The last few months were tough on Crytek. The company failed to pay salaries on time, sold off its Homefront IP along with its development team and moved development of Hunt: Horrors of the Guilded Age to Germany. Now that an undisclosed investor has injected serious cash into the company, Crytek is finally safe and its CEO Cevat Yerli is willing to clarify what happened.
"We have been undergoing a transformation, just like the whole game industry," he explained. "Part of the transformation was of a financial nature, part of it was of a strategy nature, and part of it was of a reorganisation nature."
"The shift from retail products towards a game service, that's the one we are undergoing. As a result of this we have adjusted our entire strategy across the board for each game. We evaluated the games and looked at which do not fit in this strategy. This required additional investment, which led to temporarily diminished capital resources. But we are today fully prepared to deliver a game service" through free-to-play games.
"That transformation was painful. We paid the price. Now we come out of it much stronger. I hope people will see through our games these are not just empty words."
Yerli then tried to justify the pay delays and the mass-resignations that followed. According to him, Crytek management had to choose between using all its cash to pay salaries, or invest it to keep the company going.
"You have two choices, right? Either you delay payments - again delay... it's not that they didn't get paid, they got delayed - delay payments and salvage the company. Or, you push your cash flow directly to the studios and you file for insolvency,", he explained. "Both options are really bad. So you have to make the better of the two bad decisions."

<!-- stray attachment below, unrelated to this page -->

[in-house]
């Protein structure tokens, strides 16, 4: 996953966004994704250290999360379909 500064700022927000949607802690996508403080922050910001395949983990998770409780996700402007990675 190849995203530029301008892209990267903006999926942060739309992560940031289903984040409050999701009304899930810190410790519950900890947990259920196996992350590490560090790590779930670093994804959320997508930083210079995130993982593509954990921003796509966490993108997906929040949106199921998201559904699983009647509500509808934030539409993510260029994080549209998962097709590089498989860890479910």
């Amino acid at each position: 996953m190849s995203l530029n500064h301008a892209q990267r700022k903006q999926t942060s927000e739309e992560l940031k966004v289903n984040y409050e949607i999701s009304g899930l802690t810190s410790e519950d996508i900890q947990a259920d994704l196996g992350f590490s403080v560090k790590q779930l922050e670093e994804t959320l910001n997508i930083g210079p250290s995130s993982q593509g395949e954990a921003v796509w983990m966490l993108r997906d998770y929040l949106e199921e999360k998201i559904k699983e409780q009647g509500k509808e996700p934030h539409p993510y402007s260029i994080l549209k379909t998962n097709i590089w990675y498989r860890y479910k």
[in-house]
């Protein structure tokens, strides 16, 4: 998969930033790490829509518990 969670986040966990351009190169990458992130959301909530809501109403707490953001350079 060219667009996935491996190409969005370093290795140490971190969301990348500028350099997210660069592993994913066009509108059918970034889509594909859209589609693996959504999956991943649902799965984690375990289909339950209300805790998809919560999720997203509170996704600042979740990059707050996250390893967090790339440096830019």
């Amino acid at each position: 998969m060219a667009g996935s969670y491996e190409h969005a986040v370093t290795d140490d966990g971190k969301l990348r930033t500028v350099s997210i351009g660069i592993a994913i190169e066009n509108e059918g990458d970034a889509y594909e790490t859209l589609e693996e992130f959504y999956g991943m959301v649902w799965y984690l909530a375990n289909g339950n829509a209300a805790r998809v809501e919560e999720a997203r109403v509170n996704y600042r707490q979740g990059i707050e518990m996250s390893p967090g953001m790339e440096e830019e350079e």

""However, like we had promised to everybody - and we said the company is not at a big risk, not a danger, it just needs more time to salvage it and that's what we did. Now, everybody got paid plus inconvenience payments additionally to that, like we promised everybody.".
"Some people were very impatient and got angry at the smallest delay. Also, there was a critique of us not being proactive in communication, which we don't understand, because we had been frequently in the UK as well as every other studio, talking about potentially rough times. And we had even shared with people how they should maybe work with different banks at a personal level to prepare. Or, if not, they could make a choice to resign and look for other jobs."
"But our priority was to not downsize the company. Our priority was to not let anybody lose their jobs at that point. Because if a company gets into a difficult situation and you know the outcome is going to be bad, you have the choice to downsize everything. But we haven't done that because we wanted to keep everybody tied together as a team."
Crytek currently employs 700 persons, down from 950 before the financial turmoil.